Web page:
A FEW OTHER EVENTS FOR
AUGUST 24:

  • Happy birthday Dean Hughes (Soldier Boys) and Orson Scott Card (Ender’s Game).
  • In 1456, printing of the Gutenberg Bible is completed. Read Johann Gutenberg and the Amazing Printing Press by Bruce Koscielniak.
  • Alaska becomes a United States territory in 1912. Read Under Alaska’s Midnight Sun by Deb Vanasse, illustrated by Jeremiah Trammell, and Looking for Alaska by John Green.
  • In 1932, Amelia Earhart becomes the first woman to fly across the United States nonstop (from Los Angeles to Newark, New Jersey.) Read A Picture Book of Amelia Earhart by David A. Adler, illustrated by Jeff Fisher.
  • It’s Pluto Demoted Day, because in 2006 the International Astronomical Union (IAU) redefined the term planet such that Pluto is no longer considered one. Read Pluto: From Planet to Dwarf by Elaine Landau, When is a Planet Not a Planet? By Elaine Scott, and The Planet Hunter: The Story Behind What Happened to Pluto by Elizabeth Rusch, illustrated by Guy Francis.
  • It’s also National Waffle Day. Read Everything On A Waffle by Polly Horvath.

On this day in 79 A.D. an active volcano in southern Italy, Mount Vesuvius, erupted and destroyed the Roman cities of Pompeii and Herculaneum. Escaping the disaster, Pliny the Younger wrote:   “[B]lack and horrible clouds, broken by sinuous shapes of flaming winds, were opening with long tongues of fire.” What a stylist! Modern authors can rarely do better.

For so many years, nonfiction titles for children were predictably boring, offering photos, facts, and little else. Although picture books for children might contain enticing art, nonfiction books looked prosaic. But the last 20 years have dramatically reversed that trend. Our book of the day, Mary Pope Osborne’s Pompeii: Lost and Found, illustrated by Bonnie Christensen, shows how superb artwork can make nonfiction completely enjoyable for readers.

In a very clear text, Mary Pope Osborne provides the historical background of the events almost two thousand years ago. For eighteen hours poisonous gasses filled the air and hot ash poured down on the city, completely burying it. Not until 1763 did archaeologists identify Pompeii, and since then two-thirds of the village has been uncovered. Osborn provides young readers with information about the town that has been gleaned from artifacts and engages them in speculation about various objects located in the ruins. She encourages young readers to put themselves in the place of the archaeologists themselves.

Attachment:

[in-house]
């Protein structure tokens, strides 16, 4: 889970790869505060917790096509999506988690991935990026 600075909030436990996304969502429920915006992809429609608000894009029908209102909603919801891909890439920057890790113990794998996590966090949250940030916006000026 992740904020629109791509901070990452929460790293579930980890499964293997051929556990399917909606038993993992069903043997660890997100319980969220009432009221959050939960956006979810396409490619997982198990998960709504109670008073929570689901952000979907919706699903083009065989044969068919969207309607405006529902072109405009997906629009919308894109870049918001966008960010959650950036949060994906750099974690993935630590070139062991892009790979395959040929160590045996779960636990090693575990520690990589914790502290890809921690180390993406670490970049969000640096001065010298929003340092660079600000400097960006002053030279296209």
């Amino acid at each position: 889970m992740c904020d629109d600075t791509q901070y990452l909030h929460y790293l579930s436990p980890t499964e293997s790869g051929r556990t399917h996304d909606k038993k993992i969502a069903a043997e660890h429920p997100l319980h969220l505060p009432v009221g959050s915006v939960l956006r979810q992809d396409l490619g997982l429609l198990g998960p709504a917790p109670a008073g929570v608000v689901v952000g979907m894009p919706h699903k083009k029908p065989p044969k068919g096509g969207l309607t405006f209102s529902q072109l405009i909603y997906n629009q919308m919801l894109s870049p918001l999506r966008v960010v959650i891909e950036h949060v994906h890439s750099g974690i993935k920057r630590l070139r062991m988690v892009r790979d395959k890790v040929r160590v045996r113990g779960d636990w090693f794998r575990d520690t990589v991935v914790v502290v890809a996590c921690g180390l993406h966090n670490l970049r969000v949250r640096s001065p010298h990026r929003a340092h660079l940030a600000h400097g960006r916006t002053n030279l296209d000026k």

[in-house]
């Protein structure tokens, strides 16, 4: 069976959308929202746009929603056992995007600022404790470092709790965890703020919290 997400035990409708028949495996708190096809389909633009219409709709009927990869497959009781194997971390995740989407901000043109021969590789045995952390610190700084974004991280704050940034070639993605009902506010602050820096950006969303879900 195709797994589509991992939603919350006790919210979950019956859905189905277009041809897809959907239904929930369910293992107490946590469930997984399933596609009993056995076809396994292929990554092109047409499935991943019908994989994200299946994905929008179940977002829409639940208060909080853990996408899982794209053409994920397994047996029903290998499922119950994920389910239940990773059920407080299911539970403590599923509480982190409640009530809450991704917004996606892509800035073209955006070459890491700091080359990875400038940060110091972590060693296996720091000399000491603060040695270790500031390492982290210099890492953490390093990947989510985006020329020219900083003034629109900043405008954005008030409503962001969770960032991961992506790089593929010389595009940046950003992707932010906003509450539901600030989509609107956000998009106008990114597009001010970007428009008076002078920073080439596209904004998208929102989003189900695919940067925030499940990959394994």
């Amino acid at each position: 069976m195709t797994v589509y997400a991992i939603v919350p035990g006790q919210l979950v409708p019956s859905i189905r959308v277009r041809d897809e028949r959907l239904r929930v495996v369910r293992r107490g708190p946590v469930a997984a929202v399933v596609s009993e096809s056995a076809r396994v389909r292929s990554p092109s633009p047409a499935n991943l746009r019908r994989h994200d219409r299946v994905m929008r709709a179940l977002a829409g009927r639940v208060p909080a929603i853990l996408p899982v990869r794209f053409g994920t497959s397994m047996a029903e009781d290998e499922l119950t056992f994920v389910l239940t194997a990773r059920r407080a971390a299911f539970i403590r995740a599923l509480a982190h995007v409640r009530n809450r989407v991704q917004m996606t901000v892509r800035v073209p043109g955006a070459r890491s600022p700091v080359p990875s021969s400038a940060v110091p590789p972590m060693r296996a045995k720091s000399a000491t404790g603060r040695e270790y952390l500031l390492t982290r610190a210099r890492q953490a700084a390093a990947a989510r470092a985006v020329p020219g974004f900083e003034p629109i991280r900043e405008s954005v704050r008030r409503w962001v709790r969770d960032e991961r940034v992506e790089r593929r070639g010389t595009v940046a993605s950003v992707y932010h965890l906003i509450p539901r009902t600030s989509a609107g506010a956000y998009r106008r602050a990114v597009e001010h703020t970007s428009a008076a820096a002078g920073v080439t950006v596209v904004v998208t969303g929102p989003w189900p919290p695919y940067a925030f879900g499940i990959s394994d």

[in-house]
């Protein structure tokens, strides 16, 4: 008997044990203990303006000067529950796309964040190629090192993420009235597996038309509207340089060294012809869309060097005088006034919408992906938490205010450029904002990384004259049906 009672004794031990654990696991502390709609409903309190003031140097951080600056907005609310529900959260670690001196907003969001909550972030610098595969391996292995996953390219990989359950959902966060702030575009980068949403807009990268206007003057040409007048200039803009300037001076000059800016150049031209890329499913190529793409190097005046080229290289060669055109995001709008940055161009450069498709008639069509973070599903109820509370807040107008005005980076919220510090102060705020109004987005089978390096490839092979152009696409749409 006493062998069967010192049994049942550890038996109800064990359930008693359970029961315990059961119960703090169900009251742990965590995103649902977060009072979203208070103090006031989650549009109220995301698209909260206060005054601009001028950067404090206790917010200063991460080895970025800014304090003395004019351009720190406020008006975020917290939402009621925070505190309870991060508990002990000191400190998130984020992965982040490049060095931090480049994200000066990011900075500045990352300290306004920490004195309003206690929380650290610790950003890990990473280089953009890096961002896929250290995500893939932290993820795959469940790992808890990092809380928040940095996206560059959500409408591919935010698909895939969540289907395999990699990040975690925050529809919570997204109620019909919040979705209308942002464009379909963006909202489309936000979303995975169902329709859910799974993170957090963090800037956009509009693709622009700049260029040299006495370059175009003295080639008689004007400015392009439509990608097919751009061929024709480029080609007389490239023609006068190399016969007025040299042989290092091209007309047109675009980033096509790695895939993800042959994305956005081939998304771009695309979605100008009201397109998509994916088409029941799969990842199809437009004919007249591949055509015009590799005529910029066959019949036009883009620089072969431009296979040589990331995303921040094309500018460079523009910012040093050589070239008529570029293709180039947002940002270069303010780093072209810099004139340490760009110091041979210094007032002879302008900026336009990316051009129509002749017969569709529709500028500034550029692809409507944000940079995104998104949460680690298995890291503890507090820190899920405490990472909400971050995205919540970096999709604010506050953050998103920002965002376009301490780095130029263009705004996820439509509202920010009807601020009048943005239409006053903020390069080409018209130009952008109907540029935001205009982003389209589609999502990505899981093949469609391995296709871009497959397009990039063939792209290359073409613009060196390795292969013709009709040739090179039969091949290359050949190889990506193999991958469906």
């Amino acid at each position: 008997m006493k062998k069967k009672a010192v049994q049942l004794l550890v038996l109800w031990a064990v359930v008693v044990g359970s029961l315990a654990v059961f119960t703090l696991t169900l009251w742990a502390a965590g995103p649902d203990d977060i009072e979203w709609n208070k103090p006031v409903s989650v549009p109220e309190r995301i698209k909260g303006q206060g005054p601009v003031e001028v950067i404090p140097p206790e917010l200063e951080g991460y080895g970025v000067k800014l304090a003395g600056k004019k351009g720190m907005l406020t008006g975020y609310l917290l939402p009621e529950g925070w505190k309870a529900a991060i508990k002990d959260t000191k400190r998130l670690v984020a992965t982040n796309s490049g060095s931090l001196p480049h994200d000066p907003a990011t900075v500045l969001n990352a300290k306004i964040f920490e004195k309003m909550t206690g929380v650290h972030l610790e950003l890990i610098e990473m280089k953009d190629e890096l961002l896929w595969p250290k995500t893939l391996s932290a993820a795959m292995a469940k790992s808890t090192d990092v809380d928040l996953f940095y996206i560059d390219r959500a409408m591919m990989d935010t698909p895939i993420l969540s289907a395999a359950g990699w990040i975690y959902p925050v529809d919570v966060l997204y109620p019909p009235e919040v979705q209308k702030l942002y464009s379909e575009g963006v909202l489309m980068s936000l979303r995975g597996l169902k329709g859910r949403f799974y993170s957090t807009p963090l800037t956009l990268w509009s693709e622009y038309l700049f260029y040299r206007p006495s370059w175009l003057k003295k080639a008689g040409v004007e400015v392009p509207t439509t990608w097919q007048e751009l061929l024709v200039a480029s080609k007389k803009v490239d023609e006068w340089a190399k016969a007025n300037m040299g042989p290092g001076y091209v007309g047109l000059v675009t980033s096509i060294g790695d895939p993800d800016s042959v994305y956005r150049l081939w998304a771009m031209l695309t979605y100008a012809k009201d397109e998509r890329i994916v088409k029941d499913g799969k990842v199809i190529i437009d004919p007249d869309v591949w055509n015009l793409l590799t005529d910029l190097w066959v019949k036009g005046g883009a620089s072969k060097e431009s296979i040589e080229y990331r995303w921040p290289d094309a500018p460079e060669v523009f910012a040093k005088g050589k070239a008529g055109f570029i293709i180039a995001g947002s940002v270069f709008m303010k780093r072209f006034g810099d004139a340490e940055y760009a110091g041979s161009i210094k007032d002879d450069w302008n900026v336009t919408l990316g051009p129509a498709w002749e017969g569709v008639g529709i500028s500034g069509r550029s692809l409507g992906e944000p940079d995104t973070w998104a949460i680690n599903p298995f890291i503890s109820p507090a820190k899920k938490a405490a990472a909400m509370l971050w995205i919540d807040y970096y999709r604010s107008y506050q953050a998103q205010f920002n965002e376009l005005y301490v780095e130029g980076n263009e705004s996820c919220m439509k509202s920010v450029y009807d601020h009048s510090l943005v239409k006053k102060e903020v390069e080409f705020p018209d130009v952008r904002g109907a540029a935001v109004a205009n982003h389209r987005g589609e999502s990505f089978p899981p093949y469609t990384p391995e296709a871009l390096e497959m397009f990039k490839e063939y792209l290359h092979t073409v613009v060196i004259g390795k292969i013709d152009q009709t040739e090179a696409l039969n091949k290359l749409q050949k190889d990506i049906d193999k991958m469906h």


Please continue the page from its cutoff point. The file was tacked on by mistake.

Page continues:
The Romans were masters of creating frescoes and used these lush paintings on walls or panels to decorate Pompeii. So Bonnie Christensen also learned how to create frescoes and designed one for every part of this book: the endpapers, the jacket, and each large double-spread page. Her attention and dedication not only made it possible to depict everything discussed in the text, but also allowed her to create a book completely authentic in feeling and tone. So magnificent are these spreads that you actually feel as if you are standing in a Roman garden or viewing a gladiatorial contest. All parts of this once-vibrant city—the public baths, the theatre, the children playing, even the election posters—have been believably re-created. Not only do you learn about Pompeii in this book, you also feel that you are truly walking its street, getting to know its citizens.

An excellent video showing Bonnie Christensen preparing frescoes extends the book which can be used to teach both Roman history and art history. I am just so grateful that artists with Bonnie’s talent have turned their hand to illustrating informational texts for the young. Not only do children benefit—so do the adults who read with them.

Here’s a spread from Pompeii Lost and Found:


In early Roman times, slavery was a fact of life. Of the 20,000 people who lived in Pompeii, perhaps as many as 8,000 were slaves. The most famous people of Pompeii were a special group of slaves and prisoners—the gladiators. Archaeologists have uncovered gladiators’ helmets (like the one shown below), swords, and armor. They’ve also found graffiti written about gladiators, such as “Celadus, glory of the girls, heartthrob of the girls.”

Though gladiators were as celebrated as movie stars today, they lived desperate lives. In the town’s huge amphitheater, they fought bloody battles with each other. A wounded fighter lived or died according to the will of the crowd. If the audience wanted him to live, they gave a “thumbs up” sign. If they wanted him to die, they gave a “thumbs down” sign.

Originally posted August 24, 2011. Updated for .

Tags: Ancient, Art, History
Instructional materials from TeachingBooks.net for Pompeii Lost and Found
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